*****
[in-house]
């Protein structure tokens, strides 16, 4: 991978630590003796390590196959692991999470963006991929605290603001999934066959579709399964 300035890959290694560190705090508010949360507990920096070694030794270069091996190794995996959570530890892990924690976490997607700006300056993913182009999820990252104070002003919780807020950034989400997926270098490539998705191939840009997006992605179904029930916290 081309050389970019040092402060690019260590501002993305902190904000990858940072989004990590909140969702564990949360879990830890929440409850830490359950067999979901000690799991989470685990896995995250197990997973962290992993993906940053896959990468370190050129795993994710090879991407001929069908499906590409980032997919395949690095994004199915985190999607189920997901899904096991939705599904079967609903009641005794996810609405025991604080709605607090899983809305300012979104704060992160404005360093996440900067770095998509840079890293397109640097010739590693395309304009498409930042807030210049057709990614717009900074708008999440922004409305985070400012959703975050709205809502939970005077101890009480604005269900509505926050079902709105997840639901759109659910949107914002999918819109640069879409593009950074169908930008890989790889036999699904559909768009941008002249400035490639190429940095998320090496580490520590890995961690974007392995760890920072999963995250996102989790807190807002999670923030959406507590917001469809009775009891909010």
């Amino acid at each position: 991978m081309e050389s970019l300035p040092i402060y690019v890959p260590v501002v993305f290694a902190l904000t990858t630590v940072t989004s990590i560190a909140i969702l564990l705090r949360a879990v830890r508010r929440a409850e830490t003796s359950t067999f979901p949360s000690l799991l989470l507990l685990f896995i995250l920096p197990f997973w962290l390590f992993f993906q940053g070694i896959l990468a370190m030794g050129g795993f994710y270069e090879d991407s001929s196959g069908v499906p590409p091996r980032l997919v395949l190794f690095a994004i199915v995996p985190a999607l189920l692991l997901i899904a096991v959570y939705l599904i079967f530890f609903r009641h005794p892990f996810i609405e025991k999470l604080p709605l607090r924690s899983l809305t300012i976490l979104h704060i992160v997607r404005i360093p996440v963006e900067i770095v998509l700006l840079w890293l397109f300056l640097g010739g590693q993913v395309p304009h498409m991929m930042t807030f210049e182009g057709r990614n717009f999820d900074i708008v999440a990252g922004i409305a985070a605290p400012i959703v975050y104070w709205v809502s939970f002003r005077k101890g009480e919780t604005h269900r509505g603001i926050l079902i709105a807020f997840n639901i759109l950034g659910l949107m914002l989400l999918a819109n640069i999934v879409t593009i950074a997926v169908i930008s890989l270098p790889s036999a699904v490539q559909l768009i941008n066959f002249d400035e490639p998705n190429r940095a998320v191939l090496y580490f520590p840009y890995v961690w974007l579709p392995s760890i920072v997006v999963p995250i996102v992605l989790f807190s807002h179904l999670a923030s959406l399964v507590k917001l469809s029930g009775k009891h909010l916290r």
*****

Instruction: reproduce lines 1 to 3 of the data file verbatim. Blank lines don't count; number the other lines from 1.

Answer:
[in-house]
């Protein structure tokens, strides 16, 4: 991978630590003796390590196959692991999470963006991929605290603001999934066959579709399964 300035890959290694560190705090508010949360507990920096070694030794270069091996190794995996959570530890892990924690976490997607700006300056993913182009999820990252104070002003919780807020950034989400997926270098490539998705191939840009997006992605179904029930916290 081309050389970019040092402060690019260590501002993305902190904000990858940072989004990590909140969702564990949360879990830890929440409850830490359950067999979901000690799991989470685990896995995250197990997973962290992993993906940053896959990468370190050129795993994710090879991407001929069908499906590409980032997919395949690095994004199915985190999607189920997901899904096991939705599904079967609903009641005794996810609405025991604080709605607090899983809305300012979104704060992160404005360093996440900067770095998509840079890293397109640097010739590693395309304009498409930042807030210049057709990614717009900074708008999440922004409305985070400012959703975050709205809502939970005077101890009480604005269900509505926050079902709105997840639901759109659910949107914002999918819109640069879409593009950074169908930008890989790889036999699904559909768009941008002249400035490639190429940095998320090496580490520590890995961690974007392995760890920072999963995250996102989790807190807002999670923030959406507590917001469809009775009891909010």
């Amino acid at each position: 991978m081309e050389s970019l300035p040092i402060y690019v890959p260590v501002v993305f290694a902190l904000t990858t630590v940072t989004s990590i560190a909140i969702l564990l705090r949360a879990v830890r508010r929440a409850e830490t003796s359950t067999f979901p949360s000690l799991l989470l507990l685990f896995i995250l920096p197990f997973w962290l390590f992993f993906q940053g070694i896959l990468a370190m030794g050129g795993f994710y270069e090879d991407s001929s196959g069908v499906p590409p091996r980032l997919v395949l190794f690095a994004i199915v995996p985190a999607l189920l692991l997901i899904a096991v959570y939705l599904i079967f530890f609903r009641h005794p892990f996810i609405e025991k999470l604080p709605l607090r924690s899983l809305t300012i976490l979104h704060i992160v997607r404005i360093p996440v963006e900067i770095v998509l700006l840079w890293l397109f300056l640097g010739g590693q993913v395309p304009h498409m991929m930042t807030f210049e182009g057709r990614n717009f999820d900074i708008v999440a990252g922004i409305a985070a605290p400012i959703v975050y104070w709205v809502s939970f002003r005077k101890g009480e919780t604005h269900r509505g603001i926050l079902i709105a807020f997840n639901i759109l950034g659910l949107m914002l989400l999918a819109n640069i999934v879409t593009i950074a997926v169908i930008s890989l270098p790889s036999a699904v490539q559909l768009i941008n066959f002249d400035e490639p998705n190429r940095a998320v191939l090496y580490f520590p840009y890995v961690w974007l579709p392995s760890i920072v997006v999963p995250i996102v992605l989790f807190s807002h179904l999670a923030s959406l399964v507590k917001l469809s029930g009775k009891h909010l916290r």